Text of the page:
Just as in other areas of life, we develop habits in our tea drinking. Perhaps there is a certain type of tea you drink in the morning and a different one that is only for afternoon. Perhaps you use a certain mug every morning, or have a tea-making ritual that you follow like clockwork. Perhaps you reserve specific teapots for specific teas. Perhaps you only take one kind of tea with milk, or never drink that type without it.
But what happens if you are forced to break your tea habits? Maybe your usual mug cracks, or you are unexpectedly out of your regular tea one morning. After an initial panic and/or momentary breakdown, you might find that this rupture in your tea ritual actually allows for possibility.
I had this experience recently when I was unable to drink a cup of Lady Londonderry with milk—a tea that I only ever drink that way. Tragically, I did not discover that I was out of milk until after I had boiled the water and started to steep my tea.
I had a momentary breakdown.
However, I couldn’t bring myself to waste good tea, so I pulled myself together and decided to drink it. Having some foresight, I didn’t let the tea steep quite as long as I would have if I was adding milk in the hopes of making it drinkable. Then I braced myself to suffer through the cup of non-milky tea. I took a sip and was shocked…I did not hate it! True, it didn’t taste the same as with milk, but without milk it was a completely different tea, and one that I almost quite liked.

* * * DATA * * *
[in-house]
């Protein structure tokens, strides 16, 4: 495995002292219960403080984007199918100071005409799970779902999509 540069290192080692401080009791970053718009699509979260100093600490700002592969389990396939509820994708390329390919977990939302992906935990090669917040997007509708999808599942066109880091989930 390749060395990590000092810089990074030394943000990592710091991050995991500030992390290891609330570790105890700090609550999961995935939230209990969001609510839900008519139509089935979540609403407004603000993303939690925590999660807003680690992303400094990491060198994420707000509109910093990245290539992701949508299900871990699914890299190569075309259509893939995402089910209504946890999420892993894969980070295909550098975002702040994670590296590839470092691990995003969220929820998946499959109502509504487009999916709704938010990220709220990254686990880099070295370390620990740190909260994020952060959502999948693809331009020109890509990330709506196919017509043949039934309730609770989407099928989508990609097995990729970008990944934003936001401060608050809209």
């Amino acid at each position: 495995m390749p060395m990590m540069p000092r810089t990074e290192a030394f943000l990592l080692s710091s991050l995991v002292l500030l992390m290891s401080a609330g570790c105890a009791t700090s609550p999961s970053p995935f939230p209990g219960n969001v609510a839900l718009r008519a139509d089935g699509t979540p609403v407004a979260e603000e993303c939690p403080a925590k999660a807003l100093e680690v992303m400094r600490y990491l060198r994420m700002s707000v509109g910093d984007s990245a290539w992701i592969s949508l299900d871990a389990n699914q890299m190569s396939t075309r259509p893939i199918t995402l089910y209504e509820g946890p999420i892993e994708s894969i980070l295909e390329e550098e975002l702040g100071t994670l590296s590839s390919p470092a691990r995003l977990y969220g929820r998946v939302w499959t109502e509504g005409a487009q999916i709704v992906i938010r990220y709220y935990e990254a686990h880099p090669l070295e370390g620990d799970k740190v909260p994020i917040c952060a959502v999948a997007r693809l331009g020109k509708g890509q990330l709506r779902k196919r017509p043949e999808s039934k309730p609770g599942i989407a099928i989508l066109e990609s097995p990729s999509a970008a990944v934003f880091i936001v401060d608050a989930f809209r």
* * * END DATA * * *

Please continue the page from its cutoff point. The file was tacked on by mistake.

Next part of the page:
As I sipped the tea, it continued to grow on me. I realised that I probably would never have made this discovery of my own volition because I never would have intentionally prepared it without milk. Lady Londonderry is a tea I go to when I want something a little sweet (the tea has floral and fruit flavours) but also warming and filling (the milk achieves this). In other words, when I crave Lady Londonderry, part of what I am wanting is a milky tea. But I had just discovered a whole new way to experience this tea. I had thought that I didn’t really care for it without milk, based, no doubt, on some long ago experience with a badly brewed cup. This experience was quite different, and I have ventured to intentionally drink it without milk at least once since then (!). Although I still usually add milk to this tea, I no longer class it as “a tea that I only drink with milk”, and as such it has acquired a greater application within my tea repertoire.
So although unforeseen elements might force you to break your tea habits, maybe this is a good thing. You might discover some new tea experiences that you actually quite like, and in the process shift, remake, or even create some new tea habits.
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